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How to configure Nginx as a Reverse Proxy for Apache

How to configure Nginx as a Reverse Proxy for Apache
How to configure Nginx as a Reverse Proxy for Apache

Why using Nginx as a reverse proxy to Apache

Apache and Nginx are both very powerful and effective servers. Apache leads as the #1 server for websites and, since it is on public release in 2006, Nginx is gaining rapidly and is currently the #2 server for active sites. The reasons for each respective server’s popularity is clear such as Apache’s power and Nginx’s speed. However, each of these servers has its drawback; Apache is hard on server memory, while Nginx requires the help of php-fpm or other close modules for dynamic content. There is a way to combine the two web servers to get great effect, with Nginx as its static web server front and then Apache processing the back end. If you are interested in purchasing a web server you could do so from us at the link below. https://www.dreamvps.com/vps-hosting/

Setup

In order to follow the steps in this tutorial, you must have sudo privileges on your virtual private server. If you would like to know how to create a user with sudo privileges, follow the third and fourth steps of our Ubuntu Server Setup tutorial.

Step 1: Installing Nginx

To begin the tutorial, you must install and then configure Nginx; its job is going to be serving our front end of the site. Use apt-get to download it as below.
sudo apt-get install nginx
After this has been downloaded, you may go ahead and start configuring the virtual host to run on the front end. There are a few changes you must do for the configuration.

Step 2: Configuring Nginx

Open up the Nginx configuration.
sudo nano /etc/nginx/sites-available/example
The configuration shown should set you up to use Nginx as the front end server. The setup is very similar to the default set up, you will have the details under the configuration.
server {
 listen 80;

root /var/www/; 
 index index.php index.html index.htm;

server_name example.com;

location / {
 try_files $uri $uri/ /index.php;
 }

location ~ \.php$ {
 
 proxy_set_header X-Real-IP $remote_addr;
 proxy_set_header X-Forwarded-For $remote_addr;
 proxy_set_header Host $host;
 proxy_pass http://127.0.0.1:8080;

}

location ~ /\.ht {
 deny all;
 }
}
The list of changes below are the ones that were implemented in the configuration:
  • The root was set to the correct web directory
  • php was added on the index line
  • try_files attempts to serve whatever page the visitor requests. If nginx is unable, then the file is passed to the proxy
  • proxy_pass lets nginx the address of the proxied server
  • Finally the ‘location ~ /\.ht {‘ location block denies access to .htaccess files, if Apache’s document root concurs with nginx’s one
This configuration is a set up on the system where every extension with a php ending is rerouted to the Apache backend running on port 8080. You can now activate the virtual host.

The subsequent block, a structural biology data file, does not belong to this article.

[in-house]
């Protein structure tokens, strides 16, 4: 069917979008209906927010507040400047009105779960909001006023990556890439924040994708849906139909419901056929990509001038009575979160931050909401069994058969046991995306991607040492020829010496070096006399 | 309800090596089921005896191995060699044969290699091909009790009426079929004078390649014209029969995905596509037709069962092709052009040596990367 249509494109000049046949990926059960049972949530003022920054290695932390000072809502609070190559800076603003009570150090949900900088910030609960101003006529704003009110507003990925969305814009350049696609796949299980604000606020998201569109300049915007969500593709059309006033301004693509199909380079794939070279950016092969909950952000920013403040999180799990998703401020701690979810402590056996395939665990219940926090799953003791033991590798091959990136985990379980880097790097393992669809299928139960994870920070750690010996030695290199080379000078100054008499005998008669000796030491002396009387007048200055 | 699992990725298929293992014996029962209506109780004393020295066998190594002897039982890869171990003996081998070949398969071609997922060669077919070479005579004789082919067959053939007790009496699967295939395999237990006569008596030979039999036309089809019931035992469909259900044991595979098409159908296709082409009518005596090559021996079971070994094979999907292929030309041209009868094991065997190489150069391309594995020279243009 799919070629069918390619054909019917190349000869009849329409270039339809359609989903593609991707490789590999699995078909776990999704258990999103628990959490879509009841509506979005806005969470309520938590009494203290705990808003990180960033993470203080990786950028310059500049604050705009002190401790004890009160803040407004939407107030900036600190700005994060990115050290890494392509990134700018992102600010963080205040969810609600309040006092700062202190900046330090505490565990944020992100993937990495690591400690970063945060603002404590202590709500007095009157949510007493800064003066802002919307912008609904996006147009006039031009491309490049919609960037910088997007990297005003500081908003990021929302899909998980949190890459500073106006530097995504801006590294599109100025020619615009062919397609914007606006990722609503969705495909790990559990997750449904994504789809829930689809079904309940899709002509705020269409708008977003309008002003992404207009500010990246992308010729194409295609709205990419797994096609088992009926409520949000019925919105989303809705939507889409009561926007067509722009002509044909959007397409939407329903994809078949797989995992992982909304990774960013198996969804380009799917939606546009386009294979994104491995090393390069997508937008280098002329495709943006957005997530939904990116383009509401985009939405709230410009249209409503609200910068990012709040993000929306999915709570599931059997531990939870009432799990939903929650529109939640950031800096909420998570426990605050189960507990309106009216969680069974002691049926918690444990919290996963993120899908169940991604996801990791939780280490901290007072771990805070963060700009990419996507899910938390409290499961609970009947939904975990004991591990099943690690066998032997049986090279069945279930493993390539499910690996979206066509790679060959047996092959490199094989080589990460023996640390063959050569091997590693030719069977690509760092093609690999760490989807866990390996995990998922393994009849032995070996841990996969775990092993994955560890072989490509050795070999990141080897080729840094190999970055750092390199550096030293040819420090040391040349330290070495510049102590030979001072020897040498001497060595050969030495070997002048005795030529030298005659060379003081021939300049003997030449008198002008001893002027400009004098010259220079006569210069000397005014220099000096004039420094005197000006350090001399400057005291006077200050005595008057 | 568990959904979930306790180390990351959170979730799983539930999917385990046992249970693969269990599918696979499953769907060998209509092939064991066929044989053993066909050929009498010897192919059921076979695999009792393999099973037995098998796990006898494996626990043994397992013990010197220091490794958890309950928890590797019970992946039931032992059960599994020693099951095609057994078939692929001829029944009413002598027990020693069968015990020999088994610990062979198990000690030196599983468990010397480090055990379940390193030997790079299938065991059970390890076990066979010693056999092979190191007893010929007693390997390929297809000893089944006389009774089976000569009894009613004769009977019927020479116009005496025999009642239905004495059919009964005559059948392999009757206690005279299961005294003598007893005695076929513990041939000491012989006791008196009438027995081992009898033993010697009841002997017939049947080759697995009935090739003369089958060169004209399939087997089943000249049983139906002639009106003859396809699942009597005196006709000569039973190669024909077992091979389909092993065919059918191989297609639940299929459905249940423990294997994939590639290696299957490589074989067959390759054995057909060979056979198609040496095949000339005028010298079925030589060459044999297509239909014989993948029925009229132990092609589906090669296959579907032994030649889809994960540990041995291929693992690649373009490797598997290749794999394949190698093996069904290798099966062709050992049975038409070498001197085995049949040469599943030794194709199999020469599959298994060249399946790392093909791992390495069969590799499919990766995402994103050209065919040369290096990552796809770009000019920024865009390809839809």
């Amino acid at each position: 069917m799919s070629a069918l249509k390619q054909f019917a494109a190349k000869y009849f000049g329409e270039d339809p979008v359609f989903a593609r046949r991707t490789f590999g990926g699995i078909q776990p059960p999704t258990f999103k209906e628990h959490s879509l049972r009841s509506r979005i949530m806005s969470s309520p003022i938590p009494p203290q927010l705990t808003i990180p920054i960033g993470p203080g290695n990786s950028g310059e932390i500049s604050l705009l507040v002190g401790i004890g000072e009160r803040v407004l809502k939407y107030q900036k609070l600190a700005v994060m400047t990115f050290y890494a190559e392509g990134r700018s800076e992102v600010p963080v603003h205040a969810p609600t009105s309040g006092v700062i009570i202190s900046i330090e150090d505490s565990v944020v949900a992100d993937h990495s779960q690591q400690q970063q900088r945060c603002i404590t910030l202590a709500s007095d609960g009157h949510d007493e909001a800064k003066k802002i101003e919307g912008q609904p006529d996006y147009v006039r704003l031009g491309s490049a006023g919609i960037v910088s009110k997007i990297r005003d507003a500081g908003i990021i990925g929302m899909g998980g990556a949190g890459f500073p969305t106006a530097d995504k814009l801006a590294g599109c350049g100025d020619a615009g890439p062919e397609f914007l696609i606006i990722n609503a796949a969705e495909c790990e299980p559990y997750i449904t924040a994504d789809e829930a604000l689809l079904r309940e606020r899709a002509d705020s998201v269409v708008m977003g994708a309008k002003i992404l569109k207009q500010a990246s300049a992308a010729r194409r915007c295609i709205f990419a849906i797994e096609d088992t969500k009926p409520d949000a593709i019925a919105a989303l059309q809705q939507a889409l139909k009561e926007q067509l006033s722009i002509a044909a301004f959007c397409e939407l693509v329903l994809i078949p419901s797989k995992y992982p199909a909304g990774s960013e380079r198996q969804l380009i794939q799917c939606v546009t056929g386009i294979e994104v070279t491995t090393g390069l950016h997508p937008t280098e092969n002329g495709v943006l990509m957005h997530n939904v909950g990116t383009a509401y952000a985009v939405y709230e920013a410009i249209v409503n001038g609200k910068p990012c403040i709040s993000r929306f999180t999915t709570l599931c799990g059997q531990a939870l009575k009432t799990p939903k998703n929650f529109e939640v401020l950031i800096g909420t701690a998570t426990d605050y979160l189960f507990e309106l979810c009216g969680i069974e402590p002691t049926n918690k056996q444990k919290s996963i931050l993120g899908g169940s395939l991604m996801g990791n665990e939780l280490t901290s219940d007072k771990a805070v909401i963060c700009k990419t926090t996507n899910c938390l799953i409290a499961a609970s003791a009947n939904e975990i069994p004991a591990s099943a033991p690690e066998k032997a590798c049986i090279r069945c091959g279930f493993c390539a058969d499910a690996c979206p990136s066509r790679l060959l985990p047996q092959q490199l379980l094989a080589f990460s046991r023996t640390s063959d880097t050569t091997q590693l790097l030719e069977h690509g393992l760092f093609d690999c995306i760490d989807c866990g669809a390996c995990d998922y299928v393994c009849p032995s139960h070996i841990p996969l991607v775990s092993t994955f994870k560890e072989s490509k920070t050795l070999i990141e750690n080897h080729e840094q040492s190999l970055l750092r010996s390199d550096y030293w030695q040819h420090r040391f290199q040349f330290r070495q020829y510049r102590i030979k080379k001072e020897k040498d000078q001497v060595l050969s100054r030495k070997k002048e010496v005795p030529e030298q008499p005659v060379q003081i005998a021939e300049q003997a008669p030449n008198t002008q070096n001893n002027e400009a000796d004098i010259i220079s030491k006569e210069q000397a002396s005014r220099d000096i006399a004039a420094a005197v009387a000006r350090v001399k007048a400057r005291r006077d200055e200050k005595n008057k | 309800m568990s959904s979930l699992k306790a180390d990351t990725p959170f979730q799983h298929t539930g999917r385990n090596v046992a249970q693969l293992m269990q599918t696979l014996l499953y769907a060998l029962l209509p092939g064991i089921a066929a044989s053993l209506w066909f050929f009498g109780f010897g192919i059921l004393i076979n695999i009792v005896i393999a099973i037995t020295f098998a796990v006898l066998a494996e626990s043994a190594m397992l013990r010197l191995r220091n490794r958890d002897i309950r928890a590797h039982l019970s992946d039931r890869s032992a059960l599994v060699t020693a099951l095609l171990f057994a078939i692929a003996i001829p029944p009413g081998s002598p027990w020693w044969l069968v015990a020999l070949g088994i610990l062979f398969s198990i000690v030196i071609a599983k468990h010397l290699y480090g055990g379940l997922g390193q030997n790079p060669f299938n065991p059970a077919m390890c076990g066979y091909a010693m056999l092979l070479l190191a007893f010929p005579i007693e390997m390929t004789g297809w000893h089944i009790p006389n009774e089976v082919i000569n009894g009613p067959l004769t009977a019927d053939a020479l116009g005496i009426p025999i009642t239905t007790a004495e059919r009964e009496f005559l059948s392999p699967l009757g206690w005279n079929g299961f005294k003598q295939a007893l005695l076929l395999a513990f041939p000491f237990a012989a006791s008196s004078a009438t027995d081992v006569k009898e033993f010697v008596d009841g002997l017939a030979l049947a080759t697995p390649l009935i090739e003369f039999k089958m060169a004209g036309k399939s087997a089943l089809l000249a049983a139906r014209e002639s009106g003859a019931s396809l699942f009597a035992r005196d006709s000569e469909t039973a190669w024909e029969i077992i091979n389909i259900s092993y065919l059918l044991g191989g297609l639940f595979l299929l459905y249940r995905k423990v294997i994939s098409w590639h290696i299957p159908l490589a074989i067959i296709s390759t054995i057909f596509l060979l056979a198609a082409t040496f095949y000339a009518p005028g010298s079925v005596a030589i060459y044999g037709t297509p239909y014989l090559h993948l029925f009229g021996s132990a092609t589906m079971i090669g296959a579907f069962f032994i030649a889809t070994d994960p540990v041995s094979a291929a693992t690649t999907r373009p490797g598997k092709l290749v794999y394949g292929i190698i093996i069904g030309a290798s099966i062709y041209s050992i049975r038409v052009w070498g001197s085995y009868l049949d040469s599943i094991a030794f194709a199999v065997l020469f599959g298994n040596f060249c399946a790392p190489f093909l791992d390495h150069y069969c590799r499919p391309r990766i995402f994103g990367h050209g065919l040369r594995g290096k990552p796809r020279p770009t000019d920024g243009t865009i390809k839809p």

sudo ln -s /etc/nginx/sites-available/example /etc/nginx/sites-enabled/example
Next, remove the default Nginx server block.
sudo rm /etc/nginx/sites-enabled/default
In the next step you will install and configure Apache.

Step 3: Apache

Since you have Nginx already taken care of, you are now going to proceed over to installing your backend, Apache.
sudo apt-get install apache2
As Nginx is still turned off, Apache is going to start running on port 80.

Step 4: Configuring Apache

You have to configure Apache so that it takes over the backend in the same way that we told Nginx; it will be ran on port 8080. Open up the Apache ports file to begin setting Apache on its correct port.
sudo nano /etc/apache2/ports.conf
Search and replace the lines in the below in order to get Apache running on port 8080, only accessible from the localhost.
NameVirtualHost 127.0.0.1:8080

Listen 127.0.0.1:8080
Save and exit. Afterwards, open a new virtual host file, copying the layout from the default apache file.
sudo cp /etc/apache2/sites-available/default /etc/apache2/sites-available/example
sudo nano /etc/apache2/sites-available/example
There is an issue that has to be addressed here, the virtual host has to be once more running on port 8080, replacing the default port 80 that Nginx has. It should look like the line below.
<VirtualHost 127.0.0.1:8080>
Ensure that your Document Root is correct. Save and Exit the file before activating the virtual host.
sudo a2ensite example
Now before beginning to test things out, you must equip Apache with php. Use the following command to install it now.
sudo apt-get install php5
Next, restart both servers and cause the changes to be effective.
sudo service apache2 restart
sudo service nginx restart

Finish Up

Now you have set up the VPS with Nginx running on the front end of your site and Apache then processing php on the back end of it. Loading your domain should take you to the site’s default page. You can check if information is being routed to Apache successfully by simply running a common php script. Create the ‘php.info’ file.
sudo nano /var/www/info.php
Then paste the lines below into the file.
<?

phpinfo( );

?>
Save and exit. When you visit ‘domain/info.php’ it will show your php info screen, and you should be able to see that it was handled by Apache. Now you can see which ports are open and what application is on each one by entering the command below.
sudo netstat –plunt

Conclusion

When you configure Nginx and Apache together it can offer a great, simple boost to a server.
Updated on 28 Nov 2017
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